Talking with TAUK!October 4, 2017
Fresh off the release of their third studio album, instrumental rock fusion band TAUK embarked on a massive cross-country tour. The four-piece, made up of Matt Jalbert, A.C. Carter, Isaac Teel and Charlie Dolan, swing by Seattle on Friday, October 6 for a show at Nectar Lounge. We sat down with bassist Dolan to learn more about the band and their upcoming tour.
Nectar Lounge: How did you become a musician? And how did you and the other members of TAUK find each other, and decide to create music?
Charlie Dolan: That’s funny because it’s kind of just one story! Matt [Jalbert],the guitar player, and A.C. [Alric Carter], the keyboard player, we all met in middle school. It all started when we used to go down during lunchtime and jam in the band room. And from that we started a band. I had originally wanted to play drums but there was no one playing bass so I started playing bass and then we kept playing together pretty much ever since then.
NL: How did you come up with the name TAUK?
CD: TAUK comes from a town at the end of Long Island that I spent a lot of my childhood in, called Montauk.
NL: TAUK blends a vast amount of genres into instrumental tracks, from funk and hip-hop to progressive rock and jazz. What are some of the band’s musical inspirations?
CD: All of our parents are pretty musically inclined. So Isaac [Teel] grew up playing in church, and he did a lot of R&B and gospel stuff. A.C. grew up playing with his mom, she taught him how to play piano and he was playing church music as well. Matt’s been playing guitar since as long as I can remember. And so we all kind of had different influences like that. I know Matt’s dad got him into classic rock, my dad was also into more classic rock. We kind of took all those influences and ran with it, then started listening to different genres as we got older. We passed them along to each other. Because we’ve known each other for so long, we’ve been able to influence each others musical tastes. And that definitely influences how the band gets its sound.
NL: Would you say over the time you’ve been professionally recording and touring that your style has changed at all? Or has it become more solidified in one direction?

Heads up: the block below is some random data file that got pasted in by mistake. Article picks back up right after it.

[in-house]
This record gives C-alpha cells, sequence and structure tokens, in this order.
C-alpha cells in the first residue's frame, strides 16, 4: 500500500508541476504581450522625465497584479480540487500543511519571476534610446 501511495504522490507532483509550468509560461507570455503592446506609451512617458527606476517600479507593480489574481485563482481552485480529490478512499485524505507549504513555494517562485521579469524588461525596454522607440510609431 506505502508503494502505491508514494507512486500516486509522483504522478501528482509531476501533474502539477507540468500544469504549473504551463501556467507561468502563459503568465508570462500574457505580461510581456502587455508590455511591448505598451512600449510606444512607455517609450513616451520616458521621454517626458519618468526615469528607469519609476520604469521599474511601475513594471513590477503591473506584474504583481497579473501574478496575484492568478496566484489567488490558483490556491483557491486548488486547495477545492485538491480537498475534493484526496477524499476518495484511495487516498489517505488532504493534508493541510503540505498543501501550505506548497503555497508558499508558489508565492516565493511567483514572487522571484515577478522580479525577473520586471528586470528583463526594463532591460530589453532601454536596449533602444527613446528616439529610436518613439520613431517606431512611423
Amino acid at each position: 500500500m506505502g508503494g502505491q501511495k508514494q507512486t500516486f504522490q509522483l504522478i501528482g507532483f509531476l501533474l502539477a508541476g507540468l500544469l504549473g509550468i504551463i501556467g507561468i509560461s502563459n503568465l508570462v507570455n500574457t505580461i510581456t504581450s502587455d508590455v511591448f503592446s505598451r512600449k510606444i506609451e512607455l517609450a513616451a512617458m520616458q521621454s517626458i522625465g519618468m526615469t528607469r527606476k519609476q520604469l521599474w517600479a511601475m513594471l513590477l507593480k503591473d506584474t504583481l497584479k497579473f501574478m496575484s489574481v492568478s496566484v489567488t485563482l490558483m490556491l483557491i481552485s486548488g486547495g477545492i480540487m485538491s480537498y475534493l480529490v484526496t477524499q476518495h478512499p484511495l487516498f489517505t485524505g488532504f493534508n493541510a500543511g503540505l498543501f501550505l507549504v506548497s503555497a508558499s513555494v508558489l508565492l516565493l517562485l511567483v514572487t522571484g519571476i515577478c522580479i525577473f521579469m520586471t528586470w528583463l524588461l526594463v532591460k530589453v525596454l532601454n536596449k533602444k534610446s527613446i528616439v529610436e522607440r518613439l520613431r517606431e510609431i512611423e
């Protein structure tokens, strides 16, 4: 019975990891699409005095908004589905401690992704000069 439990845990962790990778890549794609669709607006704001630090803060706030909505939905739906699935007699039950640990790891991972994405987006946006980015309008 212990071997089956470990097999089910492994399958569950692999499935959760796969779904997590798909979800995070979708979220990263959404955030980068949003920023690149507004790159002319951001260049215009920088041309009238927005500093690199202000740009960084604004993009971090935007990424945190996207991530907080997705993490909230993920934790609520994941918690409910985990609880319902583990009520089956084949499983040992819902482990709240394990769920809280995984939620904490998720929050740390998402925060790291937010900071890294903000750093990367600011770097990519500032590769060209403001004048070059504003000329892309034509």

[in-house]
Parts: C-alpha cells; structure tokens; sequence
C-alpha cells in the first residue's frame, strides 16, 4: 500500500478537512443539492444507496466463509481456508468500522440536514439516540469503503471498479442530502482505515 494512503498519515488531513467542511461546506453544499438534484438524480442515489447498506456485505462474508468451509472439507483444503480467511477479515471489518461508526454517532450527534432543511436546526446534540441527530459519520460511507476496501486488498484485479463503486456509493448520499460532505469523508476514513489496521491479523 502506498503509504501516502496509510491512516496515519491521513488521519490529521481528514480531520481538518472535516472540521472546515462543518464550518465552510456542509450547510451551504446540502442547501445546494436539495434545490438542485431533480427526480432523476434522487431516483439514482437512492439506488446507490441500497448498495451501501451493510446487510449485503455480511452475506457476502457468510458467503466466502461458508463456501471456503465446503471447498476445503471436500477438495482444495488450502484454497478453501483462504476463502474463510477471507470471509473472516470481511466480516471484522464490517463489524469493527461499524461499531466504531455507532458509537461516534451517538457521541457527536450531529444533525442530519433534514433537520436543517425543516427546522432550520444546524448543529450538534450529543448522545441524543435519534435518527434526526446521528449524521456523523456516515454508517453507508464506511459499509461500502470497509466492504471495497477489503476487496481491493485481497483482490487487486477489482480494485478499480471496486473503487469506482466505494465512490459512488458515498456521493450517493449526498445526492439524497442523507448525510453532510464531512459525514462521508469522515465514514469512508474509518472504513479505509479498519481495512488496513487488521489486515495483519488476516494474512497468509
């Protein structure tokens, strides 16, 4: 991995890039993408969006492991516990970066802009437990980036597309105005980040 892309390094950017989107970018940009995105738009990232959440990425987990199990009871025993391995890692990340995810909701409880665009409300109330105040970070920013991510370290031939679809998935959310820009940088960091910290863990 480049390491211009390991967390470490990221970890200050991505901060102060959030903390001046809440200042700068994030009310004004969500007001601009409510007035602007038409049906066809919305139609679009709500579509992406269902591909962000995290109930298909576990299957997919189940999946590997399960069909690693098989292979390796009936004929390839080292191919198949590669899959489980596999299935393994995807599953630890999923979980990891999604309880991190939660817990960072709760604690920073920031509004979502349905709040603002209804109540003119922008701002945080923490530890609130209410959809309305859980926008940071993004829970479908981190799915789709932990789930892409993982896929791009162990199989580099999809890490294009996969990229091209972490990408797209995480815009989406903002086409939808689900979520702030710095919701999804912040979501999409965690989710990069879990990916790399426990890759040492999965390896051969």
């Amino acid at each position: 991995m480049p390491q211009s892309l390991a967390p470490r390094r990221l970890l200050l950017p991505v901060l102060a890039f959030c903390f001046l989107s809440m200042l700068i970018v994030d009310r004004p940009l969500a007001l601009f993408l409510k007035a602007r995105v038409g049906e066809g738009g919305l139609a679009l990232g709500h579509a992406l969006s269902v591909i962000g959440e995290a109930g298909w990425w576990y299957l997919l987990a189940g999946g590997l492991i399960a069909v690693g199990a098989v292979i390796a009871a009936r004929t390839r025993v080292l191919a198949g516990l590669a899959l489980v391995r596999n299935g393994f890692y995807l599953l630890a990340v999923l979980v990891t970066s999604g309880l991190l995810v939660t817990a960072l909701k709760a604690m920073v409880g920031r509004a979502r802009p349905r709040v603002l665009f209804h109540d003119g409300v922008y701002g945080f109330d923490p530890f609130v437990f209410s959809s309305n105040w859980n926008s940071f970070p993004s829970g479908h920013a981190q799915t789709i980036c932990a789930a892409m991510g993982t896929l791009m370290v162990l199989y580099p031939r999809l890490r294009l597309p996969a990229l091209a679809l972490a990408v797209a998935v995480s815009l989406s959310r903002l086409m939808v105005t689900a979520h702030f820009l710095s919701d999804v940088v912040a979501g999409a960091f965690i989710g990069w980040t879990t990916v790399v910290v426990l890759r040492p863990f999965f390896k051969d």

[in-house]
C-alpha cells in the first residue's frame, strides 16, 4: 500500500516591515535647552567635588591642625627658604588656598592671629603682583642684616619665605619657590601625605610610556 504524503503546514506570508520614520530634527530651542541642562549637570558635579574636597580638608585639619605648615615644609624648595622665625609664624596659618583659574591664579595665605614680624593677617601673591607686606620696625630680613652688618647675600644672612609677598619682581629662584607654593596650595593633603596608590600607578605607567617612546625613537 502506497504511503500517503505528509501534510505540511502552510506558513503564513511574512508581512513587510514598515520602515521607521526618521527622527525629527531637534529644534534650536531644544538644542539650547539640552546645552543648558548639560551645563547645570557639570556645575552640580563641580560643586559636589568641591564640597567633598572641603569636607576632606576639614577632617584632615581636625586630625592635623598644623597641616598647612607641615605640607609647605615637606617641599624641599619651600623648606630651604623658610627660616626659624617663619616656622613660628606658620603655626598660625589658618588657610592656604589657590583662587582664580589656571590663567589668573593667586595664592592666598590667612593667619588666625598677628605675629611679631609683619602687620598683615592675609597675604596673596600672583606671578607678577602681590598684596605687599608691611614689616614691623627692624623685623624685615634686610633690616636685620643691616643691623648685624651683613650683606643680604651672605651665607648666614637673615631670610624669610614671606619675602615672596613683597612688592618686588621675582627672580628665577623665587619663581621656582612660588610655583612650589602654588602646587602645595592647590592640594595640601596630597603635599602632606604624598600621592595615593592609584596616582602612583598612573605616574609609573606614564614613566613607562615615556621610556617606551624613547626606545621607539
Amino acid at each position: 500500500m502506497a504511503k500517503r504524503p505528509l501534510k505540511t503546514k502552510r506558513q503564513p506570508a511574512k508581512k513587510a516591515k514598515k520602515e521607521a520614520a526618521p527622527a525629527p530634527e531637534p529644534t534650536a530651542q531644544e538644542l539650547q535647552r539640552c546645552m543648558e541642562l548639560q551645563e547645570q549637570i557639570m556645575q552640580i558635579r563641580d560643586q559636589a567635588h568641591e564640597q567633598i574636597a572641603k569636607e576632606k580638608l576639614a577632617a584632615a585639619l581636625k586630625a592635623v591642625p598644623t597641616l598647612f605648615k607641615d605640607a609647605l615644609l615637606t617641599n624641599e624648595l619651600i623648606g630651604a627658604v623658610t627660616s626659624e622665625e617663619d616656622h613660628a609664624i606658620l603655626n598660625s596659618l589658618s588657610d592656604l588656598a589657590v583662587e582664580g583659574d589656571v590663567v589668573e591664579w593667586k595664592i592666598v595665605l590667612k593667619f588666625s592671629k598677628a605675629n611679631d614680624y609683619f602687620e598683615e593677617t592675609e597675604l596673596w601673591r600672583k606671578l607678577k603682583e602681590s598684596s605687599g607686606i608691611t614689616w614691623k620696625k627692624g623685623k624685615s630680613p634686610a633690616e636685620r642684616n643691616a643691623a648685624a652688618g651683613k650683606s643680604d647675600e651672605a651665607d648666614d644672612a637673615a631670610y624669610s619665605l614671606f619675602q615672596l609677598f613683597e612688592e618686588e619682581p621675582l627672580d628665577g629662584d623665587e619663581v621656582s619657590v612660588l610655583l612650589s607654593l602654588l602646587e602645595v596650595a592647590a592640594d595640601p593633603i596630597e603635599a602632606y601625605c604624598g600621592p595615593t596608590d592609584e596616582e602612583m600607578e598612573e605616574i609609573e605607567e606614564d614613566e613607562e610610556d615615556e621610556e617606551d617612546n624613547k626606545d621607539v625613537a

CD: I think it’s always changing. We’re always trying to add new aspects, whether it’s a new genre or soundscape, or things like that. We try to push ourselves and not do the same things as much as possible.
NL: You’ve recently re-released your 2013 record Homunculus on vinyl! What fueled this decision?
CD: A lot of people had been asking for it. When we put out Homunculus we were in the early stages of our career as this group, so we didn’t really think it made much sense to print on vinyl. But people seem to still love that album, and we feel like we’re going to go back in the studio soon, we’ll probably put out another record, so this is a good window to put Homunculus out. And then we also got to include some bonus tracks from our last album, Sir Nebula, on there which was a nice way to blend it in.
NL: Yeah I was reading that you released three tracks from the Sir Nebula studio sessions! Why release this music now versus a year ago?
CD: You know, we try to go into the studio with more than enough material. And the idea is to pick and choose what we think, maybe not necessarily the best songs, but what makes the best cohesive album. So some of the songs, we felt like there was another song that fit a similar spot in the album, but this one is still pretty cool and strong by itself. So we can hold onto it and release it down the road. It’s always good to keep people interested and have new stuff for them.
NL: So you mentioned some new music, can you tell us more about it?
CD: I’m really excited about it! We’re doing this tour, it’s a long tour, but we pretty much take a week or two right after it and then get right back into the studio to start hashing out all this new stuff. We’re already playing a couple of new songs on the road. And then every day we’re grinding it out in soundcheck, working on new material, getting it ready for when we eventually do widdle it down.
We try to live test as many tracks as we can. The songs inevitably end up changing when we play them live. It’s on the spot so you can’t really focus on the little things, you just got to do your best to make the song sound as good as possible for the crowd. You see the crowd’s reaction sometimes, it just feels different immediately when you play it live. A lot of the kinks can get worked out.
NL: TAUK has played at some incredible national festivals like Electric Forest, Bonnaroo, Hangtown, and The Allman Brothers’ Peach Music Festival. But this summer you also played a set at ‘The Biggest Little Festival in the NW’, Summer Meltdown. What was that experience like? What did you think of Meltdown?
CD: Summer Meltdown was a blast. I have to say the Pacific Northwest festivals I’ve been to are some of my favorites. I love the vibes there and I love the music and I just love that part of the country. That festival was particularly great, it was a well run festival. I thought we had a good set and it was fun. I look forward to getting back there and to Seattle and seeing what comes from it, hopefully put on another good show!
NL: We’re really thrilled to have you back in Seattle! You play Nectar Lounge on Friday, October 6. What would you say fans can expect from this show? Why should they come out?
CD: Ton of new music, a lot of energy, excitement. We’re always working on new covers, new originals and some of our old stuff. We always try to put on the best show we can. We even have a new light rig that we’re rolling with, it’s pretty insane. It definitely is going to get pretty crazy in that venue. If you’ve been to Nectar it’s not going to be like any show you’ve ever seen there before.
See TAUK live at Nectar Lounge with Yak Attack this Friday, October 6.